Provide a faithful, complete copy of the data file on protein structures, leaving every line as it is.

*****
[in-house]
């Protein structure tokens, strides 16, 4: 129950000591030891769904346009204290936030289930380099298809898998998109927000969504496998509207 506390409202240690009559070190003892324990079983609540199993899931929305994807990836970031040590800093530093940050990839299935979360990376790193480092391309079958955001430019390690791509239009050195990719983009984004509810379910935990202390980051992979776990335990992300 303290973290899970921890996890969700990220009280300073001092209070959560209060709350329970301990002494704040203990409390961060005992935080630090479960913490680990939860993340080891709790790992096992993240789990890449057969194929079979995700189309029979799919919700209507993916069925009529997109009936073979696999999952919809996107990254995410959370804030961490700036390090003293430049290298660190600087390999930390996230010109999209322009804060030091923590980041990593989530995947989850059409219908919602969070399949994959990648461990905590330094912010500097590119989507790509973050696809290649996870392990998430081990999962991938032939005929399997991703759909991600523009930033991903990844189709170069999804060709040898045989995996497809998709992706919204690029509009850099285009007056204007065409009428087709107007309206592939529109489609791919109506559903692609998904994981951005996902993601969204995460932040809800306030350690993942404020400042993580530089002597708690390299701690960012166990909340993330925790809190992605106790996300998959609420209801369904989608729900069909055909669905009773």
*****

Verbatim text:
[in-house]
């Protein structure tokens, strides 16, 4: 129950000591030891769904346009204290936030289930380099298809898998998109927000969504496998509207 506390409202240690009559070190003892324990079983609540199993899931929305994807990836970031040590800093530093940050990839299935979360990376790193480092391309079958955001430019390690791509239009050195990719983009984004509810379910935990202390980051992979776990335990992300 303290973290899970921890996890969700990220009280300073001092209070959560209060709350329970301990002494704040203990409390961060005992935080630090479960913490680990939860993340080891709790790992096992993240789990890449057969194929079979995700189309029979799919919700209507993916069925009529997109009936073979696999999952919809996107990254995410959370804030961490700036390090003293430049290298660190600087390999930390996230010109999209322009804060030091923590980041990593989530995947989850059409219908919602969070399949994959990648461990905590330094912010500097590119989507790509973050696809290649996870392990998430081990999962991938032939005929399997991703759909991600523009930033991903990844189709170069999804060709040898045989995996497809998709992706919204690029509009850099285009007056204007065409009428087709107007309206592939529109489609791919109506559903692609998904994981951005996902993601969204995460932040809800306030350690993942404020400042993580530089002597708690390299701690960012166990909340993330925790809190992605106790996300998959609420209801369904989608729900069909055909669905009773």